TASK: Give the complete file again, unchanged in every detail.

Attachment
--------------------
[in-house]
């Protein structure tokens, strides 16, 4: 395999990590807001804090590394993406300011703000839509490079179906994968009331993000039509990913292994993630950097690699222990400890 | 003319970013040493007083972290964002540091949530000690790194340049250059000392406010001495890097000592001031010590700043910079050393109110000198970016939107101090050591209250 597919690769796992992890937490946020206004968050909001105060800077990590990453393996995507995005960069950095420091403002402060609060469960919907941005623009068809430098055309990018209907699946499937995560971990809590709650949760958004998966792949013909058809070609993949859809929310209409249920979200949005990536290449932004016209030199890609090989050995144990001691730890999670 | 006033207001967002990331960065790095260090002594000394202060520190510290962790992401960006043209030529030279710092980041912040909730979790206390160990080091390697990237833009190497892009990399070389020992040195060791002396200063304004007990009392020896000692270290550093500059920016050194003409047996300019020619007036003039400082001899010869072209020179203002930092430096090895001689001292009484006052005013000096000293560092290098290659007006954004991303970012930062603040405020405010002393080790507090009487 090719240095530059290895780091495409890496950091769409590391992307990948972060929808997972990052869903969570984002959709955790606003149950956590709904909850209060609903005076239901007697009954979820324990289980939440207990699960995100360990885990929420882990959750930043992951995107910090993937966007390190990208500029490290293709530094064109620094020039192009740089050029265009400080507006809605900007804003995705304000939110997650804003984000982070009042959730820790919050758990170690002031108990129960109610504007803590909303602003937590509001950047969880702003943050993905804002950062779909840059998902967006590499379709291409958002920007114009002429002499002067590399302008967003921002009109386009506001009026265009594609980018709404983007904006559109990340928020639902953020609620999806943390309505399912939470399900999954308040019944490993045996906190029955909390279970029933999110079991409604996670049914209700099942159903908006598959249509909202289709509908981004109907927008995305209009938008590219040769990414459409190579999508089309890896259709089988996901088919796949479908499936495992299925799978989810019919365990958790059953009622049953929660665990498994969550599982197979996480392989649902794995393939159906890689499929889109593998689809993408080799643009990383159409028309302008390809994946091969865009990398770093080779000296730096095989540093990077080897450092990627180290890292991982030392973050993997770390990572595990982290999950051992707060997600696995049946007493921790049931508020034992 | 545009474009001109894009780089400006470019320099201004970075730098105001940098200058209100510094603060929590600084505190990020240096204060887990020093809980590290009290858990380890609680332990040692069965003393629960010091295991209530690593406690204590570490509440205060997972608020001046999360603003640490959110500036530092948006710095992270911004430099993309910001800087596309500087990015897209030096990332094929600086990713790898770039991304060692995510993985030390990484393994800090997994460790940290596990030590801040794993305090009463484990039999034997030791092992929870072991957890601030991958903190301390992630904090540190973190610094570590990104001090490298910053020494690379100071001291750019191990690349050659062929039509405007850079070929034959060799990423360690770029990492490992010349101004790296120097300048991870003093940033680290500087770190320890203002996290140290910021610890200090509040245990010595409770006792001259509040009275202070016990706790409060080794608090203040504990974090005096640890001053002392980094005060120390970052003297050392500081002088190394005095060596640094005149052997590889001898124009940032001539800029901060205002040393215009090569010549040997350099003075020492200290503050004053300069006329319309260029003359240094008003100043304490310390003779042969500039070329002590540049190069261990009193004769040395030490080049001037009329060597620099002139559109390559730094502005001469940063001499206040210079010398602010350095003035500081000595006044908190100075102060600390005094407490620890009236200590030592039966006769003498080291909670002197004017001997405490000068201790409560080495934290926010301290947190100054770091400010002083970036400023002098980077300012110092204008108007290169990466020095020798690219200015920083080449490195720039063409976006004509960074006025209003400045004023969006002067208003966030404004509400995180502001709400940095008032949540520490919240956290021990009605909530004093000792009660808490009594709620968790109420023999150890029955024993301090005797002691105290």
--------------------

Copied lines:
[in-house]
């Protein structure tokens, strides 16, 4: 395999990590807001804090590394993406300011703000839509490079179906994968009331993000039509990913292994993630950097690699222990400890 | 003319970013040493007083972290964002540091949530000690790194340049250059000392406010001495890097000592001031010590700043910079050393109110000198970016939107101090050591209250 597919690769796992992890937490946020206004968050909001105060800077990590990453393996995507995005960069950095420091403002402060609060469960919907941005623009068809430098055309990018209907699946499937995560971990809590709650949760958004998966792949013909058809070609993949859809929310209409249920979200949005990536290449932004016209030199890609090989050995144990001691730890999670 | 006033207001967002990331960065790095260090002594000394202060520190510290962790992401960006043209030529030279710092980041912040909730979790206390160990080091390697990237833009190497892009990399070389020992040195060791002396200063304004007990009392020896000692270290550093500059920016050194003409047996300019020619007036003039400082001899010869072209020179203002930092430096090895001689001292009484006052005013000096000293560092290098290659007006954004991303970012930062603040405020405010002393080790507090009487 090719240095530059290895780091495409890496950091769409590391992307990948972060929808997972990052869903969570984002959709955790606003149950956590709904909850209060609903005076239901007697009954979820324990289980939440207990699960995100360990885990929420882990959750930043992951995107910090993937966007390190990208500029490290293709530094064109620094020039192009740089050029265009400080507006809605900007804003995705304000939110997650804003984000982070009042959730820790919050758990170690002031108990129960109610504007803590909303602003937590509001950047969880702003943050993905804002950062779909840059998902967006590499379709291409958002920007114009002429002499002067590399302008967003921002009109386009506001009026265009594609980018709404983007904006559109990340928020639902953020609620999806943390309505399912939470399900999954308040019944490993045996906190029955909390279970029933999110079991409604996670049914209700099942159903908006598959249509909202289709509908981004109907927008995305209009938008590219040769990414459409190579999508089309890896259709089988996901088919796949479908499936495992299925799978989810019919365990958790059953009622049953929660665990498994969550599982197979996480392989649902794995393939159906890689499929889109593998689809993408080799643009990383159409028309302008390809994946091969865009990398770093080779000296730096095989540093990077080897450092990627180290890292991982030392973050993997770390990572595990982290999950051992707060997600696995049946007493921790049931508020034992 | 545009474009001109894009780089400006470019320099201004970075730098105001940098200058209100510094603060929590600084505190990020240096204060887990020093809980590290009290858990380890609680332990040692069965003393629960010091295991209530690593406690204590570490509440205060997972608020001046999360603003640490959110500036530092948006710095992270911004430099993309910001800087596309500087990015897209030096990332094929600086990713790898770039991304060692995510993985030390990484393994800090997994460790940290596990030590801040794993305090009463484990039999034997030791092992929870072991957890601030991958903190301390992630904090540190973190610094570590990104001090490298910053020494690379100071001291750019191990690349050659062929039509405007850079070929034959060799990423360690770029990492490992010349101004790296120097300048991870003093940033680290500087770190320890203002996290140290910021610890200090509040245990010595409770006792001259509040009275202070016990706790409060080794608090203040504990974090005096640890001053002392980094005060120390970052003297050392500081002088190394005095060596640094005149052997590889001898124009940032001539800029901060205002040393215009090569010549040997350099003075020492200290503050004053300069006329319309260029003359240094008003100043304490310390003779042969500039070329002590540049190069261990009193004769040395030490080049001037009329060597620099002139559109390559730094502005001469940063001499206040210079010398602010350095003035500081000595006044908190100075102060600390005094407490620890009236200590030592039966006769003498080291909670002197004017001997405490000068201790409560080495934290926010301290947190100054770091400010002083970036400023002098980077300012110092204008108007290169990466020095020798690219200015920083080449490195720039063409976006004509960074006025209003400045004023969006002067208003966030404004509400995180502001709400940095008032949540520490919240956290021990009605909530004093000792009660808490009594709620968790109420023999150890029955024993301090005797002691105290």